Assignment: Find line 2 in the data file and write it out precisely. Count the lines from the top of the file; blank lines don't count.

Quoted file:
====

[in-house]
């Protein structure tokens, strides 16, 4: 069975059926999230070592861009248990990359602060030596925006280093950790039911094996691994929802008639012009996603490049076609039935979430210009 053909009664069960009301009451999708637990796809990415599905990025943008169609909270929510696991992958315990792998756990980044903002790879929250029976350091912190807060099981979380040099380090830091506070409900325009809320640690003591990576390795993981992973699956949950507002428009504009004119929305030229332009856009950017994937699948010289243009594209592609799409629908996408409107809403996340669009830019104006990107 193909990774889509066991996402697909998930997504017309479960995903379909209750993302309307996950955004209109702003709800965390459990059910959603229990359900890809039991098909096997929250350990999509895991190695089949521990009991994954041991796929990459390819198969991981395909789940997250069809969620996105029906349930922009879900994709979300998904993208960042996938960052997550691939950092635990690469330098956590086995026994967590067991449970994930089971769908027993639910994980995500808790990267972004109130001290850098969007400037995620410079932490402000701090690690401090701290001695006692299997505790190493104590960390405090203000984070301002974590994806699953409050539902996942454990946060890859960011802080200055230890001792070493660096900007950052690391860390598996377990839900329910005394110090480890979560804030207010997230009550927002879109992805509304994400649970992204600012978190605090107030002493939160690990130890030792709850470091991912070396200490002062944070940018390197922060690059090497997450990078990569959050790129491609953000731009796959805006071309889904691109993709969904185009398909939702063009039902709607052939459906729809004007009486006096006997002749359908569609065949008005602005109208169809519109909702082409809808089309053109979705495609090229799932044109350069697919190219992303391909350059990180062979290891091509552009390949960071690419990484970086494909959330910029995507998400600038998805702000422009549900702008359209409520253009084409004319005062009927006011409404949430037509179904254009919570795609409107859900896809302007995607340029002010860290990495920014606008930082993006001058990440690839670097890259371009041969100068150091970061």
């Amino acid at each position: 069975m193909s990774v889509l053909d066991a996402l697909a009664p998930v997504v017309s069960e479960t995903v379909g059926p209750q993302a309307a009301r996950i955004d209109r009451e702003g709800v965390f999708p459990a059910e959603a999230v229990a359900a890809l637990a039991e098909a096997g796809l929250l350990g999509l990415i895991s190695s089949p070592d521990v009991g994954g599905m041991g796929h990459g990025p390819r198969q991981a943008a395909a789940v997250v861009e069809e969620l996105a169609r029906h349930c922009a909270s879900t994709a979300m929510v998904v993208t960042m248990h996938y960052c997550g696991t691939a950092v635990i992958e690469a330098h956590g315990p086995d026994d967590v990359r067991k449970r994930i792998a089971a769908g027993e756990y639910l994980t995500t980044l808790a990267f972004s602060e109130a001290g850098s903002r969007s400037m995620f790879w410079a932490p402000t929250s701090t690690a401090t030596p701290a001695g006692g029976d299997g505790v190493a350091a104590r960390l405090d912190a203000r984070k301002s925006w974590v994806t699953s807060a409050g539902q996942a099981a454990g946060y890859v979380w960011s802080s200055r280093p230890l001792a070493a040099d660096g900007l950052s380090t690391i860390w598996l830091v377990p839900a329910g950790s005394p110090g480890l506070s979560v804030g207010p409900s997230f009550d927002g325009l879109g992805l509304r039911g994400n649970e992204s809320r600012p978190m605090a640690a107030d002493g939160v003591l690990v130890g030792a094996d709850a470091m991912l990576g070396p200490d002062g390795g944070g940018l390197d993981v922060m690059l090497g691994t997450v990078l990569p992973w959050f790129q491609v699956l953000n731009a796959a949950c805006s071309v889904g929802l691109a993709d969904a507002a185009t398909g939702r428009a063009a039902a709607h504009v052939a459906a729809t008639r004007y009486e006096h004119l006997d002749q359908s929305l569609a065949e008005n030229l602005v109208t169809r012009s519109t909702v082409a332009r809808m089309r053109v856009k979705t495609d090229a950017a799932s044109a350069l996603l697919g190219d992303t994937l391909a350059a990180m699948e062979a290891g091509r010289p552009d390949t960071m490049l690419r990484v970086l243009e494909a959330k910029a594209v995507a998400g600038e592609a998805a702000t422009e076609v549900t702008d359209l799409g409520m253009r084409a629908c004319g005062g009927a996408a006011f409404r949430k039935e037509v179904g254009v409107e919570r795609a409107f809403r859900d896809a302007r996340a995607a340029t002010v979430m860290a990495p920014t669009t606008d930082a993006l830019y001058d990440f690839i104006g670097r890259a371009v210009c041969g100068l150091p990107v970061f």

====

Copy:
């Protein structure tokens, strides 16, 4: 069975059926999230070592861009248990990359602060030596925006280093950790039911094996691994929802008639012009996603490049076609039935979430210009 053909009664069960009301009451999708637990796809990415599905990025943008169609909270929510696991992958315990792998756990980044903002790879929250029976350091912190807060099981979380040099380090830091506070409900325009809320640690003591990576390795993981992973699956949950507002428009504009004119929305030229332009856009950017994937699948010289243009594209592609799409629908996408409107809403996340669009830019104006990107 193909990774889509066991996402697909998930997504017309479960995903379909209750993302309307996950955004209109702003709800965390459990059910959603229990359900890809039991098909096997929250350990999509895991190695089949521990009991994954041991796929990459390819198969991981395909789940997250069809969620996105029906349930922009879900994709979300998904993208960042996938960052997550691939950092635990690469330098956590086995026994967590067991449970994930089971769908027993639910994980995500808790990267972004109130001290850098969007400037995620410079932490402000701090690690401090701290001695006692299997505790190493104590960390405090203000984070301002974590994806699953409050539902996942454990946060890859960011802080200055230890001792070493660096900007950052690391860390598996377990839900329910005394110090480890979560804030207010997230009550927002879109992805509304994400649970992204600012978190605090107030002493939160690990130890030792709850470091991912070396200490002062944070940018390197922060690059090497997450990078990569959050790129491609953000731009796959805006071309889904691109993709969904185009398909939702063009039902709607052939459906729809004007009486006096006997002749359908569609065949008005602005109208169809519109909702082409809808089309053109979705495609090229799932044109350069697919190219992303391909350059990180062979290891091509552009390949960071690419990484970086494909959330910029995507998400600038998805702000422009549900702008359209409520253009084409004319005062009927006011409404949430037509179904254009919570795609409107859900896809302007995607340029002010860290990495920014606008930082993006001058990440690839670097890259371009041969100068150091970061």